Along with college basketball and its natural beauty, North Carolina can also be known as one of 10 states that have the highest rate of new HIV infections and AIDS diagnosis, according to a study by Duke University’s Center for Health Policy and Inequalities Research ("Hagan looks at AIDS in the South, " N&O, June 19).
When I talk about the state’s HIV prevalence, it is always met with surprise. Most think that HIV has died out, or is easily treatable so therefore is not an issue. Is there any wonder that the disease is on the rise? Lack of knowledge produces a lack of protection.
Ultimately the onus is on the individual to act responsibly in order to eradicate HIV/AIDS. However, it takes the collective work of the community to inform and educate its citizens. Many organizations doing HIV work have had their prevention programs cut.
U.S. Sen. Kay Hagan’s participation in the roundtable is a step in the right direction. However, to move the disease trend downward, the state, foundations and the media need to put muscle and commitment toward targeted messaging. We’ve seen this work before; we must do it again.Dana Mangum Durham The writer is the program director of the N.C. Community AIDS Fund.Innocent under law
Re: “Mangum defense strains credibility,” by Bob Wilson (DN, May 6, bit.ly/M0RY0v
Noticeably absent from this article is any refutation of the facts that Dr. Harr has put before the public in his blog/flog about Ms. Mangum. When someone can’t counter the evidence put before them they resort to distraction. Mr. Wilson has a right to own opinion but he doesn’t have a right to his own facts. “Still, Harr’s credibility pales beside that of the medical examiner’s office. Its pathologists examined the body; Harr examined the reports.”
This line, taken from the article, should be considered in light of the fact that Mike Deaver who falsified data in what may be hundreds of cases as forensics expert – including possibly in the Duke Lacrosse Rape Case. Hundreds of prisoners have recently (last 10 years?) been released from prison due to prosecutorial misconduct. Furthermore, in maligning Dr. Harr’s credibility the author offers neither a refutation of the evidence Dr. Harr presents nor any attack on his credibility such as past problems with the truth.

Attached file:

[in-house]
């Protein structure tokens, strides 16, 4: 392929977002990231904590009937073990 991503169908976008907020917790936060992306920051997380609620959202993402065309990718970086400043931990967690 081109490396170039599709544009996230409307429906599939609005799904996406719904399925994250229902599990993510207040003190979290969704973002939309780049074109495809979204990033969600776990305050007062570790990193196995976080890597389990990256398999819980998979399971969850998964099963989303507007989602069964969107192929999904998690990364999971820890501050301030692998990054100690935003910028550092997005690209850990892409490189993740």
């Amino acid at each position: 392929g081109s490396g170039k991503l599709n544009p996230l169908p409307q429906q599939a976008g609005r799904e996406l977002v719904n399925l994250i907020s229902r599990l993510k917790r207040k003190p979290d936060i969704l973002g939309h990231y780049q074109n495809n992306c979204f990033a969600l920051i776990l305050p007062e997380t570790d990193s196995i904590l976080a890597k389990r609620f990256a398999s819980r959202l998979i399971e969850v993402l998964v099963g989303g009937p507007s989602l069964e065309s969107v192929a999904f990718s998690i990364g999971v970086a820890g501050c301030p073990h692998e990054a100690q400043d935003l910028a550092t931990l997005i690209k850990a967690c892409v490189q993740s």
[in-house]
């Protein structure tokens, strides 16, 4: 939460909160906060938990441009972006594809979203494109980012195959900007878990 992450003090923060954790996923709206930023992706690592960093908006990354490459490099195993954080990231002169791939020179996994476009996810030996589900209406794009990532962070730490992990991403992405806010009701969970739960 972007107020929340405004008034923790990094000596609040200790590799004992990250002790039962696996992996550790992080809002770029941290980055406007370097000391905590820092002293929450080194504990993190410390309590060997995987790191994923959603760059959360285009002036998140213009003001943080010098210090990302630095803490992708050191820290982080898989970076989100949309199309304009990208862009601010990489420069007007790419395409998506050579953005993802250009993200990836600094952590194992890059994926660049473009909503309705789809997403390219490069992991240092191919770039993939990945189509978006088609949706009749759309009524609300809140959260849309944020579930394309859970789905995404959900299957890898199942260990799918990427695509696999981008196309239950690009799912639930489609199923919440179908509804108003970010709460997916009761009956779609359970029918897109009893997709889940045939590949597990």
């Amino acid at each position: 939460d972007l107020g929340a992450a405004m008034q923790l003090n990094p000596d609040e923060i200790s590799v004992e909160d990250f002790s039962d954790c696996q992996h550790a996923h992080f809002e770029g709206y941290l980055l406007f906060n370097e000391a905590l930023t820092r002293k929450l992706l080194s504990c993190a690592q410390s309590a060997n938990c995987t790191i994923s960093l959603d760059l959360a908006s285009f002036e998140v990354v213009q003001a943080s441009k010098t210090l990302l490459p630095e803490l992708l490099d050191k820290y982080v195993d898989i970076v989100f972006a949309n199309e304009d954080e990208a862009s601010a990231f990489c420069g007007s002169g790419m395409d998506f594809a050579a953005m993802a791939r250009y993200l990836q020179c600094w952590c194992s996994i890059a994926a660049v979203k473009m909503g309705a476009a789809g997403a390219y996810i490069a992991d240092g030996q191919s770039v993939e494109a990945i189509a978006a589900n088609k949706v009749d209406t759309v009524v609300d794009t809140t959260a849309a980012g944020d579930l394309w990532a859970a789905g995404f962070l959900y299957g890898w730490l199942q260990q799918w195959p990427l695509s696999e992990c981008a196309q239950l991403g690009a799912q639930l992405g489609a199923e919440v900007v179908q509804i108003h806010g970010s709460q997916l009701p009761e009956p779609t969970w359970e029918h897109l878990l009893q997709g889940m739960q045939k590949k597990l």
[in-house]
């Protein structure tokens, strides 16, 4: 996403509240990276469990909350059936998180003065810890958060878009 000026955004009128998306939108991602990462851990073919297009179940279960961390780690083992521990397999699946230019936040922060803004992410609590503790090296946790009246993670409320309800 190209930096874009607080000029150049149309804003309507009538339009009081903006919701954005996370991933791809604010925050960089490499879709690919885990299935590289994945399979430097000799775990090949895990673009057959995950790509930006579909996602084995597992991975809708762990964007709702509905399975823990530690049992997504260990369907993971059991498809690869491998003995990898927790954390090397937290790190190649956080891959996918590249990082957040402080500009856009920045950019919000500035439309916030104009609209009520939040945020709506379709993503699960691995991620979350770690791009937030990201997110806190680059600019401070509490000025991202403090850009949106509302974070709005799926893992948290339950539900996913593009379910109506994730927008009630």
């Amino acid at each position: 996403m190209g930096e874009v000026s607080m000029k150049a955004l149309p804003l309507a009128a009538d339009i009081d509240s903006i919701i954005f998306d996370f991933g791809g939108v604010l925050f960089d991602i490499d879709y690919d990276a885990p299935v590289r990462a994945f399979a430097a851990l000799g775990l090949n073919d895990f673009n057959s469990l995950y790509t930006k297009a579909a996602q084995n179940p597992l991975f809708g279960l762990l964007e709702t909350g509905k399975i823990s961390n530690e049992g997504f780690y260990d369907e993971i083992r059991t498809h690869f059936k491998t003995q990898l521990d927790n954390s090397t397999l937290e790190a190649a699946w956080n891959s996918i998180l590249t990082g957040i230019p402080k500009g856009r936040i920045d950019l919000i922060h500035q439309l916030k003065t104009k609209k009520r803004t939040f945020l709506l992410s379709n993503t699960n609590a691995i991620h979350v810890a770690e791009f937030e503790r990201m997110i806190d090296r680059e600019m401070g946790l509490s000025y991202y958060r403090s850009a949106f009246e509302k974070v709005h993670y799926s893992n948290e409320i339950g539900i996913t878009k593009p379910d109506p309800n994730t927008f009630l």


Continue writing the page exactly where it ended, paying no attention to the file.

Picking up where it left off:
Mr. Wilson offers nothing to contradict Dr. Harr’s assertions and appears uninterested in seeking the truth.
Finally, let me remind you, that a citizen is innocent until proven guilty. Therefore, no matter what Ms. Mangum may have been accused or convicted of in the past she is – as a matter of law – innocent as of this moment.Steven Matherly Via the Bull’s Eye blog The writer is an active member of the Committee on Justice for Mike Nifong. Pentagon moolah
Wall Street earned $7.3 billion in the first quarter of this year as reported widely by the major media. Among the various reason for the huge profits is the fact war dollars are making Wall Street rich at the expense of U.S. taxpayers.
For example, military contractor Lockheed Martin's own reports in 2010 show it took home $3.9 billion in profits from the portion of its business that is paid directly by taxpayers. Northrop-Grumman, Halliburton, Bechtel Group, DynCorp, Boeing and JP Morgan Chase are only a few of the many who have similar multibillion-dollar contracts with the Pentagon.
This isn't about national security, but a system that funnels enormously profitable contracts to thousands of corporations and is run by the Pentagon, with its hideously obese and ever-fattening budget that outspends the rest of the world's military combined while the social programs are shredded to pieces.